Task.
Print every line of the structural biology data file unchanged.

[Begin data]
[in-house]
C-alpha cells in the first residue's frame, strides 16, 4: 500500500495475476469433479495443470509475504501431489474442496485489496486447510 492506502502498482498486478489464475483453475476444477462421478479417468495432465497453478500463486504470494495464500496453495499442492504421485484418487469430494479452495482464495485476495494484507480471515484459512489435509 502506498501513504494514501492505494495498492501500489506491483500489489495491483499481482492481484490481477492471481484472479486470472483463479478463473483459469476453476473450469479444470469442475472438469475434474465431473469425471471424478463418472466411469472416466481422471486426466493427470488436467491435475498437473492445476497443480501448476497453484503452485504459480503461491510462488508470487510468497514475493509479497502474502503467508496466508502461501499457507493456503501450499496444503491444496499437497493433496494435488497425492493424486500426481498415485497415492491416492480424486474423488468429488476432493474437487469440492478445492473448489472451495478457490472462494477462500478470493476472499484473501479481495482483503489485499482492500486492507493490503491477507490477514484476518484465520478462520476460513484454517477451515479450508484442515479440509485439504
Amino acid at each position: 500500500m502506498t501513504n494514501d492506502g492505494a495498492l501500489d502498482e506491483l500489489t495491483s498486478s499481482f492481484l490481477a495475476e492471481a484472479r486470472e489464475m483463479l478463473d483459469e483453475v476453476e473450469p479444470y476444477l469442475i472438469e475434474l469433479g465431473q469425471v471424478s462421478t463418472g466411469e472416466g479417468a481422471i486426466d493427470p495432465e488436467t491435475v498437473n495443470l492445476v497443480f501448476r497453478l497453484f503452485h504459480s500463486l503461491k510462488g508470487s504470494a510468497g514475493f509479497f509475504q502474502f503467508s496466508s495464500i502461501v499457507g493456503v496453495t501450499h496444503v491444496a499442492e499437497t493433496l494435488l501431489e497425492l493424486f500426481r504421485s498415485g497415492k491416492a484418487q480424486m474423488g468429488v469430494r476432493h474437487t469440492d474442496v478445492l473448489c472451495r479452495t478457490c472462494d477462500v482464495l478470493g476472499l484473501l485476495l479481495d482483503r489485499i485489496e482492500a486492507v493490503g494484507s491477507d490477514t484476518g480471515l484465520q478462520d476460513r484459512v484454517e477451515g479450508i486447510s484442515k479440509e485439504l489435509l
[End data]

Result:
[in-house]
C-alpha cells in the first residue's frame, strides 16, 4: 500500500495475476469433479495443470509475504501431489474442496485489496486447510 492506502502498482498486478489464475483453475476444477462421478479417468495432465497453478500463486504470494495464500496453495499442492504421485484418487469430494479452495482464495485476495494484507480471515484459512489435509 502506498501513504494514501492505494495498492501500489506491483500489489495491483499481482492481484490481477492471481484472479486470472483463479478463473483459469476453476473450469479444470469442475472438469475434474465431473469425471471424478463418472466411469472416466481422471486426466493427470488436467491435475498437473492445476497443480501448476497453484503452485504459480503461491510462488508470487510468497514475493509479497502474502503467508496466508502461501499457507493456503501450499496444503491444496499437497493433496494435488497425492493424486500426481498415485497415492491416492480424486474423488468429488476432493474437487469440492478445492473448489472451495478457490472462494477462500478470493476472499484473501479481495482483503489485499482492500486492507493490503491477507490477514484476518484465520478462520476460513484454517477451515479450508484442515479440509485439504
Amino acid at each position: 500500500m502506498t501513504n494514501d492506502g492505494a495498492l501500489d502498482e506491483l500489489t495491483s498486478s499481482f492481484l490481477a495475476e492471481a484472479r486470472e489464475m483463479l478463473d483459469e483453475v476453476e473450469p479444470y476444477l469442475i472438469e475434474l469433479g465431473q469425471v471424478s462421478t463418472g466411469e472416466g479417468a481422471i486426466d493427470p495432465e488436467t491435475v498437473n495443470l492445476v497443480f501448476r497453478l497453484f503452485h504459480s500463486l503461491k510462488g508470487s504470494a510468497g514475493f509479497f509475504q502474502f503467508s496466508s495464500i502461501v499457507g493456503v496453495t501450499h496444503v491444496a499442492e499437497t493433496l494435488l501431489e497425492l493424486f500426481r504421485s498415485g497415492k491416492a484418487q480424486m474423488g468429488v469430494r476432493h474437487t469440492d474442496v478445492l473448489c472451495r479452495t478457490c472462494d477462500v482464495l478470493g476472499l484473501l485476495l479481495d482483503r489485499i485489496e482492500a486492507v493490503g494484507s491477507d490477514t484476518g480471515l484465520q478462520d476460513r484459512v484454517e477451515g479450508i486447510s484442515k479440509e485439504l489435509l